Zoox has released a video of how their vehicles handle San Francisco’s chaotic streets, and well, it barely even blinks. Small and windy streets, and bizarre pedestrian behaviour ain’t nothing for their AV. Zoox has designed every aspect of this car - and is moving forward without any major partnership with an existing automotive OEM.
This past week, Fiat Chrysler was forced to replace CEO Sergio Marchionne after a health complication, and later in the week it was announced that Marchionne has passed away. Sending condolences to the Marchionne family during this difficult time. The NYT details the work of the new CEO and his transition into the company.
Ford is investing $4bn USD in a new state of the art self-driving car unit in Detroit and is looking for outside investors to pitch-in. This follows a similar move by GM earlier this year who opened their “Cruise Unit” and saw Softbank pour in $2.25bn.
The company is set to deliver a peer-to-peer car share, operated by Maven their existing car-share operation. Another example of disrupting the traditional ownership and business model of automotive OEMs.
Research and Academia
Research from the University of Toronto, Bingham Young University and Naval Postgraduate asks: “Is Uber a substitute or complement for public transit?” The research has three important findings: (1) Uber complements public transport for the “average transit agency”, (2) Uber reduces commute times for those riding public transport, and (3) Uber increases traffic congestion. There’s a lot packed in here, and I recommend reading this imminently. Shout out to subscriber Marcel for the recommendation.
Services like UberPool and Lyft Line are worsening traffic by appealing directly to customers who would otherwise have taken transit, walked, biked or not used a ride-hail service at all, according to a new study by Shaller Consulting.
Brookings finds that the favourability of self driving cars has dropped, likely due to the Uber fatality earlier this year in Tempe, Arizona. Other findings include that men were more eager to ride than women, and ‘young people’ (18-34) more likely to ride than people over the age of 55.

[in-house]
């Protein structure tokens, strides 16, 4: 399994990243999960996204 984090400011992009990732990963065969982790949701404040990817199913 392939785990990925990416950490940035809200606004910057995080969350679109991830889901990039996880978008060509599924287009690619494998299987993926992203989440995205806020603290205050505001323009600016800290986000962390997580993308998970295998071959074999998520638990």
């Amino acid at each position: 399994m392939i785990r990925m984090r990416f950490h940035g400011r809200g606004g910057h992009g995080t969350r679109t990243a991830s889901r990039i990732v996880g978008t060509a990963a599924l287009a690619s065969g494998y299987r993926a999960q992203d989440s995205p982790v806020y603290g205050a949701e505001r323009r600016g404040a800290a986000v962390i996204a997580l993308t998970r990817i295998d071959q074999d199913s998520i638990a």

Research by the Council for Foreign Relations has released a new book which looks at digital decarbonization and includes two essays which include self-driving cars. Peter Fox-Penner from Boston University writes about “The Implications of Vehicle Electrification and Autonomy for Global Decarbonization”.
The fourth industrial revolution is upon us, and as individuals working in “tech” we have to ask ourselves: how do I as an individual fit into this movement, and how do the people around people? Andre Perry looks to Pittsburgh and underscores the ways in which tech has profoundly changed the city, but has left the historically marginalized groups where it found them.
ForeignPolicy.com rips to shred the supposed benefits of self-driving: “Technology companies have been selling a vision of greener cities and safer roads… but the long-term payoff is poised to be slim”.
Is it appropriate to welcome self-driving cars into cities when they have the potential to increase the number of trips taken, distance travelled, and potentially undermine active transportation? The team at CityMetric discuss.
Ernst Dickmanns invented a self-driving car in 1989, and this is the story of how he did it. A nice little history lesson before your weekend begins.
Into homes, schools, hospitals and other social goods. Looking forward to a future where car ownership decreases and public parking lots can be downsized significantly, FastCo consider the many future uses of America’s overbuilt parking infrastructure.
Have a beautiful weekend friends,
By Sarah Barnes
This weekly newsletter on cities, transportation and technology is curated weekly by Sarah Barnes, a transport nerd based in San Francisco, CA.
The newsletter encourages new conversations about advanced transportation technology, primarily autonomous vehicles, which focus on people, equity, design and the cities we want to (and need to) be building for the future.